Rainy day on the Prinsengraft

However, after heavily bribing the sun gods and trekking a bit south to Bruges, we found sunshine!  Along with an abundance of Belgium beer, frites, chocolate, and waffles.  Loves for the tummy, but sworn enemies to my derrière.  Regardless, I indulged! Click here for a full photoshow.

Canals along Dijver

Bruges Canals

Minnewater Park

Driving back to Amsterdam, we couldn’t help but laugh as we crossed the Belgium/Dutch border and were greeted by, what else…rain! At this point, our guests were used to it and we toughed it out on their last day at Zaanse Schans to see the windmills.  Click here for a full photoshow.

Not a good open-air museum day

Still windy, but at least no rain for the photo op

A few days later, G’s pseudo-sister and her cousin arrived.  The weather made a complete 180 and showered them with mild temperatures and sunshine all week.  I think Mother Nature knew they would spend a lot of time on the bike, so she was kind to them.  C & K also made an overnight trip to Bruges and discovered my four deadly favorites.  With all its charm, Bruges again tops the favorites list with our guests.

Proost!

G & C at the Brouwerij

C & K waiting for dinner at Balti House

We bid adieu to C & K and prepare for G’s cousin and wife arriving the next day.  The weather is gloomy when they first arrive, but with lunch in our bellies and two rental bikes in the pack, we are ready to show them around.  When the weather cooperates, we love to bring our guests to the Brouwerij ‘t IJ .  Turns out this was a day that started ugly, but peaked during the late afternoon.  After a ride along the picturesque canals and the obligatory gawking in the red light district, we were off to the brewery to replenish our energy with some local beer and cheese.  Lekker!

Mid week they were off to, big surprise here……Bruges (and Boullion)!  With all the guests we have brought or sent to Bruges, I think we have earned a sizeable referral fee from the Belgium tourism department.  Or at least a waffle?!?

New to me was the nearby town of Utrecht.  When S & E returned from Belgium, we spent an afternoon/evening there enjoying the scenery, beer, and pancakes. Dutch pannenkoeken’s are best described as a cross between an American pancake and a French crepe—on the thinner side like a crepe, but served open face with the added items visible.  They are available all day and a typical pannekkoeken house has at least 50 varieties.  Sweet, savory, veggie, meaty, fruity, cheesy…hard not to find one that will suit your craving.  My choice for the night was sprek en kaas (bacon and cheese, super lekker!).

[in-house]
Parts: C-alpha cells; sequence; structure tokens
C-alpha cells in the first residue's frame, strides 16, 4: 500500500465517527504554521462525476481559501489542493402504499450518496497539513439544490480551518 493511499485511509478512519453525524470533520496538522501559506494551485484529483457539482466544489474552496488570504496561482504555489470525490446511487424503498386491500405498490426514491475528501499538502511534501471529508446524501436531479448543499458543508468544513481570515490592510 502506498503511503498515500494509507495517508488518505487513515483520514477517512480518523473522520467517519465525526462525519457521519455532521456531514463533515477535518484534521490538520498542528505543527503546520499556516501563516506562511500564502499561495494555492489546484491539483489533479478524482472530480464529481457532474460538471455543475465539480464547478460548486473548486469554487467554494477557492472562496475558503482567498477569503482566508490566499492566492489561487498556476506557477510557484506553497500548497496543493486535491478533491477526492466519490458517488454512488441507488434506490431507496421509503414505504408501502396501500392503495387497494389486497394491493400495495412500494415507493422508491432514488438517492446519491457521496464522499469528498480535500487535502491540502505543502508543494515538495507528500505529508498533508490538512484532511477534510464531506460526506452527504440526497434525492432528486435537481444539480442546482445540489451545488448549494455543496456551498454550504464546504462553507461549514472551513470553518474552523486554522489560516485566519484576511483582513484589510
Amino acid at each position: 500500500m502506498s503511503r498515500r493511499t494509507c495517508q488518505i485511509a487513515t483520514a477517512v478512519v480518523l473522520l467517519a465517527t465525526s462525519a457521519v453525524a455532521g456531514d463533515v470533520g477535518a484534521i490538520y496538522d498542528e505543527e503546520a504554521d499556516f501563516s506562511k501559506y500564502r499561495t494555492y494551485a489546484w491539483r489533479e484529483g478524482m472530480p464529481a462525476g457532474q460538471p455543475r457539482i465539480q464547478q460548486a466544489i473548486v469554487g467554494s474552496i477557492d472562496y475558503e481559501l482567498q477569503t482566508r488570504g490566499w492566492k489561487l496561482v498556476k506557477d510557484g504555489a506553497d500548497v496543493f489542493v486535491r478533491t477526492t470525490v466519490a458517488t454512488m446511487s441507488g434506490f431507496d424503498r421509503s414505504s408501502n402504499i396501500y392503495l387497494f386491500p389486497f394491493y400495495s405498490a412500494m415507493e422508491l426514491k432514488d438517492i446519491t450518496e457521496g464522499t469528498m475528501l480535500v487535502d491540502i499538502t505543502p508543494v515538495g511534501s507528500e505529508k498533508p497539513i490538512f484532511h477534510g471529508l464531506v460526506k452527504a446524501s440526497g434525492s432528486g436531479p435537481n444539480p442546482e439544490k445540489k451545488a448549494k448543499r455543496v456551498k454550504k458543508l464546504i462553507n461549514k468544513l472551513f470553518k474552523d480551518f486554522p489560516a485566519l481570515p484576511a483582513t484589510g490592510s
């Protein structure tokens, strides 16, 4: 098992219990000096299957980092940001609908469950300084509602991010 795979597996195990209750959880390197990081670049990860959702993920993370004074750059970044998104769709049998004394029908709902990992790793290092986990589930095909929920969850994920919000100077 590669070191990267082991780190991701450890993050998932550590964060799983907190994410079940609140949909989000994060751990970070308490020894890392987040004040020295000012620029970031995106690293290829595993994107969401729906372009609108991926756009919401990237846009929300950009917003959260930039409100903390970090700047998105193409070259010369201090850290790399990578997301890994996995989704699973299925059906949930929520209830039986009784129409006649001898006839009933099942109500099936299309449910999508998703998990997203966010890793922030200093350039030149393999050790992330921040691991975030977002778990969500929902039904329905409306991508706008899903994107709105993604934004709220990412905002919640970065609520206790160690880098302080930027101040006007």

Utrecht canals

Canal reflections

E & S enjoying the scenery

Cousins toast with one last beer

As I brought our guests to the airport this morning, I couldn’t believe how fast a month went by and had to accept the fact summer is clearly over.  The days are getting shorter, fall weather is upon us, and the rainy season is around the corner.  The debauchery of my summer time fun has caught up with me so it’s time to hang up my hostess hat and put in some long hours at the gym!

One Hundred Eighty Three…

Days.  With the start of a new month, I realized I only have 6 months until my Dutch residence permit expires.  Time is flying faster than I can keep up.  I’ve been here just a tad over 6 months and now only have 6 months left.  Wow.  At least the days are getting longer and the temperatures milder…so I need to get out and soak up as much of The Netherlands (and the rest of EU) since the clock is ticking.

If anyone has figured out the magic formula for slowing time down, I will pay a pretty penny for it.

Nov - My new bike

December

Jan - It never stopped snowing

Feb - Carnaval in Maastricht

March - Tulips are in bloom

April - Boat rides through the canals

May - Windmills at Zaanse Schans

Koninginnedag!!! (Queen’s Day)

Grab a boat, a beer, and something orange and you are ready for the national Dutch holiday that is a cross between the debauchery of Mardi Gras and country pride associated with the Fourth of July.  Koninginnedag celebrates the Queen’s Birthday in The Netherlands.  The current Queen Beatrix’s birthday is actually in January, but she chose to keep the holiday on her mother’s birthday, April 30th, which makes for pleasant outdoor celebrations.

Plastic animals for sale

Can you land the ring on the bottle?

The day starts very early in the morning as it is the one day of the year anyone has rights to vrijmarkt(free market) to make a few extra euros–commonly know in the states as a garage/rummage/yard sale.  Early birds may happen upon some worthwhile finds, but the majority of the stuff appears to be junk that sat in a box gathering dust since last year’s Koninginnedag.  You can also sell perishable items such as baked goods or bottled water; however, alcohol is off-limits unless you have a license.  Other than selling items, the Dutch creatively craft games in an effort to consume the euro coins you have reserved in your pocket to pay for the use of restrooms as you trek all over the city while consuming beer.

Judd, Geo, & Keely

If you are a lucky soul who owns a boat, you will have friends appear from the woodworks.  The canals are filled with orange clad revelers floating along in boats and barges.  So why orange when the county’s colors are red, white, and blue?  Orange is the color of the Dutch Royal Family. The lineage of the current dynasty — the House of Oranje-Nassau — dates back to Willem van Oranje (William of Orange).  If you are a futbol fan (soccer) and plan to watch the World Cup this year, you will see the Dutch in orange and black for their home jersey and red/white/blue for their away jersey.

Canal boats in Jordaan

Rach & Keely in Jordaan

My friend Keely and her friend Judd came to visit from the states.  We spent Koninginnedag roaming all over Amsterdam to soak up the celebration and give our guests the “highlights of Amsterdam” tour.  Oud Zuid to Vondelpark to Museumplein. Skirt the edge of Leidseplein to the Jordaan, wander the Canal Belt and Nine Streets towards Dam Square, a quick walk through the Red Light District and arrive at Nieuwmarkt.

Click this foto for a video of the ride

With the sun setting later and later, it is now 9p without realizing it…and still a 3.5k walk to get home!  Needless to say, we were not early risers on Saturday morning.  I had a fantastic Queen’s Day, but I think my heart still belongs to the neutral ground on St. Charles Avenue and Carnival season.  CLICK HERE for a few more fotos from Queen’s Day in Amsterdam.